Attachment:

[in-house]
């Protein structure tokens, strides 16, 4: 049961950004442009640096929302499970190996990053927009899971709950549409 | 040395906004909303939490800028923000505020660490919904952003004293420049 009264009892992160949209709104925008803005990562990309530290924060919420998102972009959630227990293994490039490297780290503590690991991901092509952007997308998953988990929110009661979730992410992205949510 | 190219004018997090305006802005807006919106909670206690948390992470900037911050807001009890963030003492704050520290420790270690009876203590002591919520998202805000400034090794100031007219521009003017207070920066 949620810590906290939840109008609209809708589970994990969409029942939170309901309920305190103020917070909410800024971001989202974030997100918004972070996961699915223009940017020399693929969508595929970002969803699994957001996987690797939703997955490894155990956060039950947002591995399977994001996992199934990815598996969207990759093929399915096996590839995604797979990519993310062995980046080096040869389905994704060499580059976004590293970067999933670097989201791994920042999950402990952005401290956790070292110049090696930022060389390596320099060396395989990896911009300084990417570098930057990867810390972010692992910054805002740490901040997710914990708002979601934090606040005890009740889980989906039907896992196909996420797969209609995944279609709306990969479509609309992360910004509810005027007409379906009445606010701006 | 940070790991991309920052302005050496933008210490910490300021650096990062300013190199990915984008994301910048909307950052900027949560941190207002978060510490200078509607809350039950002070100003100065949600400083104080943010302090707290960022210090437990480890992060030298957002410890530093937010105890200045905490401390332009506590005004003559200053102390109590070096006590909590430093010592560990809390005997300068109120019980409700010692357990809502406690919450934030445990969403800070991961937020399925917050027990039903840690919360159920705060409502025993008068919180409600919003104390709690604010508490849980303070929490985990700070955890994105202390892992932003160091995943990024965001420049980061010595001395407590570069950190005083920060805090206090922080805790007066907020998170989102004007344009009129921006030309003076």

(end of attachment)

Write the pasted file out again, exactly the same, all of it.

[in-house]
């Protein structure tokens, strides 16, 4: 049961950004442009640096929302499970190996990053927009899971709950549409 | 040395906004909303939490800028923000505020660490919904952003004293420049 009264009892992160949209709104925008803005990562990309530290924060919420998102972009959630227990293994490039490297780290503590690991991901092509952007997308998953988990929110009661979730992410992205949510 | 190219004018997090305006802005807006919106909670206690948390992470900037911050807001009890963030003492704050520290420790270690009876203590002591919520998202805000400034090794100031007219521009003017207070920066 949620810590906290939840109008609209809708589970994990969409029942939170309901309920305190103020917070909410800024971001989202974030997100918004972070996961699915223009940017020399693929969508595929970002969803699994957001996987690797939703997955490894155990956060039950947002591995399977994001996992199934990815598996969207990759093929399915096996590839995604797979990519993310062995980046080096040869389905994704060499580059976004590293970067999933670097989201791994920042999950402990952005401290956790070292110049090696930022060389390596320099060396395989990896911009300084990417570098930057990867810390972010692992910054805002740490901040997710914990708002979601934090606040005890009740889980989906039907896992196909996420797969209609995944279609709306990969479509609309992360910004509810005027007409379906009445606010701006 | 940070790991991309920052302005050496933008210490910490300021650096990062300013190199990915984008994301910048909307950052900027949560941190207002978060510490200078509607809350039950002070100003100065949600400083104080943010302090707290960022210090437990480890992060030298957002410890530093937010105890200045905490401390332009506590005004003559200053102390109590070096006590909590430093010592560990809390005997300068109120019980409700010692357990809502406690919450934030445990969403800070991961937020399925917050027990039903840690919360159920705060409502025993008068919180409600919003104390709690604010508490849980303070929490985990700070955890994105202390892992932003160091995943990024965001420049980061010595001395407590570069950190005083920060805090206090922080805790007066907020998170989102004007344009009129921006030309003076």